• RB-36, 1949–1950, 1951
  • B-47, 1954–1966
  • KC-97, 1954–1965
  • Titan I, 1962–1965
  • EB-47, 1962–1965
  • T-38, 1969–Present
  • SR-71, 1966–1990
  • U-2, 1976–1991; TR-1, 1981–1993
  • KC-135, 1983–1993
  • SR-71, 1995–1999


Cold War

On 1 May 1949 the group was activated as 9th Strategic Reconnaissance Wing and activated at Fairfield-Suisun Air Force Base, California,

9th BG crest as part of 9th Bombardment Wing

The 9th Group not only conducted photoreconnaissance missions for the Strategic Air Command (SAC), using B-29, RB-29, and RB-17 aircraft, but also trained with several B-36s assigned during 1949–1950. It also performed its mission with components of 5th Strategic Reconnaissance Wing, from November 1949 – February 1951.

The 9th Reconnaissance Wing became a bomber unit again on 1 April 1950, re designated the 9th Bombardment Wing, Heavy, and after it converted to the B-29 Flying Fortress, was re designated the 9th Bombardment Wing (Medium) on 2 October 1950. In February 1951 the three bomb squadrons of the group were attached to the Wing in preparation for a phase-out by SAC of its groups. The 9th also participated in strategic bombardment training from February 1951 to December 1965.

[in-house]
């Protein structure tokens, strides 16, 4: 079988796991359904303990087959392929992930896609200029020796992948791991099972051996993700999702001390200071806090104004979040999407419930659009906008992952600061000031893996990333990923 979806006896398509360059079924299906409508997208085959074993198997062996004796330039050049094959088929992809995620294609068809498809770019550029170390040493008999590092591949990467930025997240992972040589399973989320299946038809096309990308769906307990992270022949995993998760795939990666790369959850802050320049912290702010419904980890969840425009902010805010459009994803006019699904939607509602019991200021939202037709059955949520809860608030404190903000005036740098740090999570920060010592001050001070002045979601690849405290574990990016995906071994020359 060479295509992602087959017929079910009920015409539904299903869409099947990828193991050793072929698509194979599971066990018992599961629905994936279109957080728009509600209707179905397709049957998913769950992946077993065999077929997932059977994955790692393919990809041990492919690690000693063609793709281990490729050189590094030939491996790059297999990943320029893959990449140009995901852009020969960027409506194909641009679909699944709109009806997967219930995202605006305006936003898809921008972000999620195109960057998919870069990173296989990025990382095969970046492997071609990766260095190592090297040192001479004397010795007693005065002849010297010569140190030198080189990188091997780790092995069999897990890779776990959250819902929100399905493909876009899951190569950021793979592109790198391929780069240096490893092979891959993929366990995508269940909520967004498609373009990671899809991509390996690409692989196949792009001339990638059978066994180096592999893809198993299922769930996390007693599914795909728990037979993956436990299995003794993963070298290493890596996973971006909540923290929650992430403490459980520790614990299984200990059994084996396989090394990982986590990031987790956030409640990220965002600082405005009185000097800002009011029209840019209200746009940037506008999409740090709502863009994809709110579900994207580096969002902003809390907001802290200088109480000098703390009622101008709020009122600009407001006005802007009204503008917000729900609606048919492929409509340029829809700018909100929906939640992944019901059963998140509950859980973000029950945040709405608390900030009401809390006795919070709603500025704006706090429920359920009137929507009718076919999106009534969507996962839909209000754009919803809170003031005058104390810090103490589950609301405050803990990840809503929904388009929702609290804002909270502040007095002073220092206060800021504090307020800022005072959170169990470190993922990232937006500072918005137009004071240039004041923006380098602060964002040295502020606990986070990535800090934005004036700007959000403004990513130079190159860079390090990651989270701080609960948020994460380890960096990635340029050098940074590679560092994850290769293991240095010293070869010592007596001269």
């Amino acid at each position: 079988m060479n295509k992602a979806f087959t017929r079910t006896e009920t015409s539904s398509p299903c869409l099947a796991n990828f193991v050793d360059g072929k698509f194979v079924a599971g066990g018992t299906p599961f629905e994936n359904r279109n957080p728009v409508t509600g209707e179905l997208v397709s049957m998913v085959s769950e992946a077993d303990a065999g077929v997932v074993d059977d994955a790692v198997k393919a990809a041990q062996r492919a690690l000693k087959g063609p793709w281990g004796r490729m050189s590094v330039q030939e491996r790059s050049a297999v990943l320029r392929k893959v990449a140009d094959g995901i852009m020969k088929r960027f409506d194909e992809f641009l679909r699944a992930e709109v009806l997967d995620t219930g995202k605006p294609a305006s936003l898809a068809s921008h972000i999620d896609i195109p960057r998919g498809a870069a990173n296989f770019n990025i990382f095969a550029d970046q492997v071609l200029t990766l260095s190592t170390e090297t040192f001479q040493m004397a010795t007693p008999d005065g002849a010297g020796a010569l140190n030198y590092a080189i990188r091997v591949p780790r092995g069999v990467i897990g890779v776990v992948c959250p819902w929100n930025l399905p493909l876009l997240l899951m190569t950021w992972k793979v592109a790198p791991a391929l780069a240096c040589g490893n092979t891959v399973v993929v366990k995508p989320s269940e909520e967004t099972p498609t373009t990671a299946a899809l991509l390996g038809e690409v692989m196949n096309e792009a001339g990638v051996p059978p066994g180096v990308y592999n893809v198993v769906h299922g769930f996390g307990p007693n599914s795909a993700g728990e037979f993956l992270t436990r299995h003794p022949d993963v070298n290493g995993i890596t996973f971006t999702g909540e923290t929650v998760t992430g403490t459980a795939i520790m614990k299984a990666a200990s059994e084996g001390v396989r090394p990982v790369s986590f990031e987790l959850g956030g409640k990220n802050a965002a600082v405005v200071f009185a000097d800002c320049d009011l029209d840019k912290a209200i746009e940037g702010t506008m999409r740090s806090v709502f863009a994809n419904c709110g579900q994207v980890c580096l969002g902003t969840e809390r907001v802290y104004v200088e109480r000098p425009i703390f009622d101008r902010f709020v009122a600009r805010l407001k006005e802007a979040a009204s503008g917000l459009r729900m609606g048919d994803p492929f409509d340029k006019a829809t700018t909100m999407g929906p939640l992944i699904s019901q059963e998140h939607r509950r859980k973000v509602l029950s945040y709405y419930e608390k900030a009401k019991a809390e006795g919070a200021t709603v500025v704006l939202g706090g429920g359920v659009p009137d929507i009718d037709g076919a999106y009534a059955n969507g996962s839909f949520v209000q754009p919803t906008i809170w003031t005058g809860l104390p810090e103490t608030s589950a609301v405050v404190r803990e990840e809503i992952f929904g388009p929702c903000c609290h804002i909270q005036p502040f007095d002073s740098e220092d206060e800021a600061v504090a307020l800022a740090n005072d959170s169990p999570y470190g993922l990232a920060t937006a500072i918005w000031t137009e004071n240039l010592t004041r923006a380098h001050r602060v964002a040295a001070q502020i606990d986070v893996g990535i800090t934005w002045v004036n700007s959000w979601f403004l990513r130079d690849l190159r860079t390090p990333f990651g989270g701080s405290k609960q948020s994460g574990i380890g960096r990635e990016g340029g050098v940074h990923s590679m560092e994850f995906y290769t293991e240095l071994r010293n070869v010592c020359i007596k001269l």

Throughout the 1960s, the wing did many things for the Air Force. This included the conducting of Strategic Air Command (SAC) airborne communications relay missions from December 1962 to March 1965. They also controlled a Titan missile complex from June 1961– June 1965.

Move and Mission Change

The wing phased down operations at Mountain Home Air Force Base in Idaho from January to June 1966, and moved to their present home of Beale Air Force Base in California.

The wing was then equipped with the SR-71 Blackbird in 1966, absorbing resources of the inactivating 4200th Strategic Reconnaissance Wing. This allowed it to stay with the same higher formation, the 14th Strategic Aerospace Division. The wing performed strategic reconnaissance in Southeast Asia beginning in 1968. It also provided photographic intelligence for the Son Tay prison camp raid named Operation Ivory Coast, in North Vietnam, November 1970.

Post-Vietnam Era

After the Vietnam War, the 9th conducted photographic reconnaissance mission’s worldwide supporting Department of Defense objectives.